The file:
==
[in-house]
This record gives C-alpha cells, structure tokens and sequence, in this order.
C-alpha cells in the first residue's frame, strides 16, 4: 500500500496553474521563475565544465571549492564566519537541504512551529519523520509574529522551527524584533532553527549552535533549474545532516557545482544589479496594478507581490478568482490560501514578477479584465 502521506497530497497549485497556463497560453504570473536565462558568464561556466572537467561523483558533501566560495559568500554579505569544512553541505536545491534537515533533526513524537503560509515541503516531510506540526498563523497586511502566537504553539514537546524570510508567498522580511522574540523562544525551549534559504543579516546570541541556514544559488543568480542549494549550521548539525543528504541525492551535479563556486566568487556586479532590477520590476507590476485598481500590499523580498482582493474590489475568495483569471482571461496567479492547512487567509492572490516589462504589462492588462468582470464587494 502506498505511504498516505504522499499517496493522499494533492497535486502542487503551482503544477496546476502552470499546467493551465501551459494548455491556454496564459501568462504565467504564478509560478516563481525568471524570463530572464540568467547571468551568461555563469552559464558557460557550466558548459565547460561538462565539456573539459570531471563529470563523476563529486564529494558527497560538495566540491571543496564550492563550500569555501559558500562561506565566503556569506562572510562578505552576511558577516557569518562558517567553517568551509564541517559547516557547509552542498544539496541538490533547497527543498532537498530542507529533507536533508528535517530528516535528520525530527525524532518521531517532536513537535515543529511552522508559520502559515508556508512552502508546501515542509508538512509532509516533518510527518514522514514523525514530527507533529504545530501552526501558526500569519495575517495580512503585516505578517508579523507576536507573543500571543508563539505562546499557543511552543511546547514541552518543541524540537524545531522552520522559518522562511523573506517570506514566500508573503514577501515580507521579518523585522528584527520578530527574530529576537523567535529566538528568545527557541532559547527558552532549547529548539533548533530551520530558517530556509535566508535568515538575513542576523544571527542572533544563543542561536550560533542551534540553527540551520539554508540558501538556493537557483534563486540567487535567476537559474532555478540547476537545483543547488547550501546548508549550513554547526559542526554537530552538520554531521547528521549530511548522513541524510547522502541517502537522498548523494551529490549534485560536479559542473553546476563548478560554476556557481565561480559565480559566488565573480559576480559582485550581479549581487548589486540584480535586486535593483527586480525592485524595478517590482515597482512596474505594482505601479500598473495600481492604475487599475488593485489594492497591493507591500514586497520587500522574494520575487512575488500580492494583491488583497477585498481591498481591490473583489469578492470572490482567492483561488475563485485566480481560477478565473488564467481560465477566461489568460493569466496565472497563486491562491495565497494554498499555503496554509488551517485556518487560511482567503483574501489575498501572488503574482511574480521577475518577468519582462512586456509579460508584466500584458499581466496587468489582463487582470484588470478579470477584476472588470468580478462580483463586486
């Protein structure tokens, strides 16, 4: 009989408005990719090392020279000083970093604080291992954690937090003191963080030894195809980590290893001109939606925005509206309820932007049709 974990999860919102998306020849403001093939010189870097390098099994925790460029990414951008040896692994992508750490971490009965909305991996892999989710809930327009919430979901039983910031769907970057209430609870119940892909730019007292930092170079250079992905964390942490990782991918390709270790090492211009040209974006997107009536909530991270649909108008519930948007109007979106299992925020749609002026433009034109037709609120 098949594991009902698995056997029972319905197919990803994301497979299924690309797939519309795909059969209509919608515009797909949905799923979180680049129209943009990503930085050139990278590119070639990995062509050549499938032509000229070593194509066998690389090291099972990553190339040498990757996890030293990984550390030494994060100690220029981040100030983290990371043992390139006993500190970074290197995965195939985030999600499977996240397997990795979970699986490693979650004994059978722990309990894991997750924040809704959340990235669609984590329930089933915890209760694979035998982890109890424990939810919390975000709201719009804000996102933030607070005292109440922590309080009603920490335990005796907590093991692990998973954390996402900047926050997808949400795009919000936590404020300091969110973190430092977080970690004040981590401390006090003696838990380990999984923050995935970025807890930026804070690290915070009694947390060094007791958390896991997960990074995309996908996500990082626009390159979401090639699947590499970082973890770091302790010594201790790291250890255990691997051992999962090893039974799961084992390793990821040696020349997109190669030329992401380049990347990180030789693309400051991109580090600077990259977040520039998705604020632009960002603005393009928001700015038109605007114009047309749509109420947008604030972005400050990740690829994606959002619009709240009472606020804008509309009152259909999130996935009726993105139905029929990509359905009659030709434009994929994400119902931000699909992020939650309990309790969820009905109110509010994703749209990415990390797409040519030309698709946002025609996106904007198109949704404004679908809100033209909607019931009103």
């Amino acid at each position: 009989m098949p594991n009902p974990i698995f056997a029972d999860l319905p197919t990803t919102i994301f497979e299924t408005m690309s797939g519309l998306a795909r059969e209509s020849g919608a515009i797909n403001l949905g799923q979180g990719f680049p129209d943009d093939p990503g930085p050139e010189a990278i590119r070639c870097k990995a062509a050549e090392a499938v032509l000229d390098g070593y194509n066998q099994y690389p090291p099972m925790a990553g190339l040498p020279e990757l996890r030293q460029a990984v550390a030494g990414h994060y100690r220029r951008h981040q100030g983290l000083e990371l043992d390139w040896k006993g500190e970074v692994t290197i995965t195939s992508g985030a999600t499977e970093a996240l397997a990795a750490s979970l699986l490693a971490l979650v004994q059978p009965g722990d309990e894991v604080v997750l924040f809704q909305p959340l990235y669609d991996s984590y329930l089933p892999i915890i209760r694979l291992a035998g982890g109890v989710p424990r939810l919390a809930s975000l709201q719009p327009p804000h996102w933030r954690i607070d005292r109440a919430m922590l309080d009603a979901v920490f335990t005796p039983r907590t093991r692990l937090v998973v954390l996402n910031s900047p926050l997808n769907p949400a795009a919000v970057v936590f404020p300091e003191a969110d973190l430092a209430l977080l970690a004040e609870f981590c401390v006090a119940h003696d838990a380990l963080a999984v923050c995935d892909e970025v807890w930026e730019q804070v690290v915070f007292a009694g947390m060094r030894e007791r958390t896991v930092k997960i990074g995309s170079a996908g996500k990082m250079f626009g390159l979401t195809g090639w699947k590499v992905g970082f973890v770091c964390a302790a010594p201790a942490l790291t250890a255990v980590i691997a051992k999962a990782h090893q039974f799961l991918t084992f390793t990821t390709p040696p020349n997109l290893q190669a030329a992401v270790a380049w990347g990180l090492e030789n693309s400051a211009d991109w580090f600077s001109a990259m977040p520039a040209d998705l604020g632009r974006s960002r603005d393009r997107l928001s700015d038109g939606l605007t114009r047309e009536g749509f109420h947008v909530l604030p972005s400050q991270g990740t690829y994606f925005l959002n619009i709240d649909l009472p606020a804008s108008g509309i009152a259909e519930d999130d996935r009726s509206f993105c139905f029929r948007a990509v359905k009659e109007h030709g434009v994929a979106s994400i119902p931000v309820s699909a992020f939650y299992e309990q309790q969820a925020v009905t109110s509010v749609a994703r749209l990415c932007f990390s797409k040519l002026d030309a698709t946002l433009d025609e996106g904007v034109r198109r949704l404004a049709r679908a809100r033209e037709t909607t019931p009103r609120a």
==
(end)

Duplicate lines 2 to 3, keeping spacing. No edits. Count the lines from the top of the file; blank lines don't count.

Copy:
This record gives C-alpha cells, structure tokens and sequence, in this order.
C-alpha cells in the first residue's frame, strides 16, 4: 500500500496553474521563475565544465571549492564566519537541504512551529519523520509574529522551527524584533532553527549552535533549474545532516557545482544589479496594478507581490478568482490560501514578477479584465 502521506497530497497549485497556463497560453504570473536565462558568464561556466572537467561523483558533501566560495559568500554579505569544512553541505536545491534537515533533526513524537503560509515541503516531510506540526498563523497586511502566537504553539514537546524570510508567498522580511522574540523562544525551549534559504543579516546570541541556514544559488543568480542549494549550521548539525543528504541525492551535479563556486566568487556586479532590477520590476507590476485598481500590499523580498482582493474590489475568495483569471482571461496567479492547512487567509492572490516589462504589462492588462468582470464587494 502506498505511504498516505504522499499517496493522499494533492497535486502542487503551482503544477496546476502552470499546467493551465501551459494548455491556454496564459501568462504565467504564478509560478516563481525568471524570463530572464540568467547571468551568461555563469552559464558557460557550466558548459565547460561538462565539456573539459570531471563529470563523476563529486564529494558527497560538495566540491571543496564550492563550500569555501559558500562561506565566503556569506562572510562578505552576511558577516557569518562558517567553517568551509564541517559547516557547509552542498544539496541538490533547497527543498532537498530542507529533507536533508528535517530528516535528520525530527525524532518521531517532536513537535515543529511552522508559520502559515508556508512552502508546501515542509508538512509532509516533518510527518514522514514523525514530527507533529504545530501552526501558526500569519495575517495580512503585516505578517508579523507576536507573543500571543508563539505562546499557543511552543511546547514541552518543541524540537524545531522552520522559518522562511523573506517570506514566500508573503514577501515580507521579518523585522528584527520578530527574530529576537523567535529566538528568545527557541532559547527558552532549547529548539533548533530551520530558517530556509535566508535568515538575513542576523544571527542572533544563543542561536550560533542551534540553527540551520539554508540558501538556493537557483534563486540567487535567476537559474532555478540547476537545483543547488547550501546548508549550513554547526559542526554537530552538520554531521547528521549530511548522513541524510547522502541517502537522498548523494551529490549534485560536479559542473553546476563548478560554476556557481565561480559565480559566488565573480559576480559582485550581479549581487548589486540584480535586486535593483527586480525592485524595478517590482515597482512596474505594482505601479500598473495600481492604475487599475488593485489594492497591493507591500514586497520587500522574494520575487512575488500580492494583491488583497477585498481591498481591490473583489469578492470572490482567492483561488475563485485566480481560477478565473488564467481560465477566461489568460493569466496565472497563486491562491495565497494554498499555503496554509488551517485556518487560511482567503483574501489575498501572488503574482511574480521577475518577468519582462512586456509579460508584466500584458499581466496587468489582463487582470484588470478579470477584476472588470468580478462580483463586486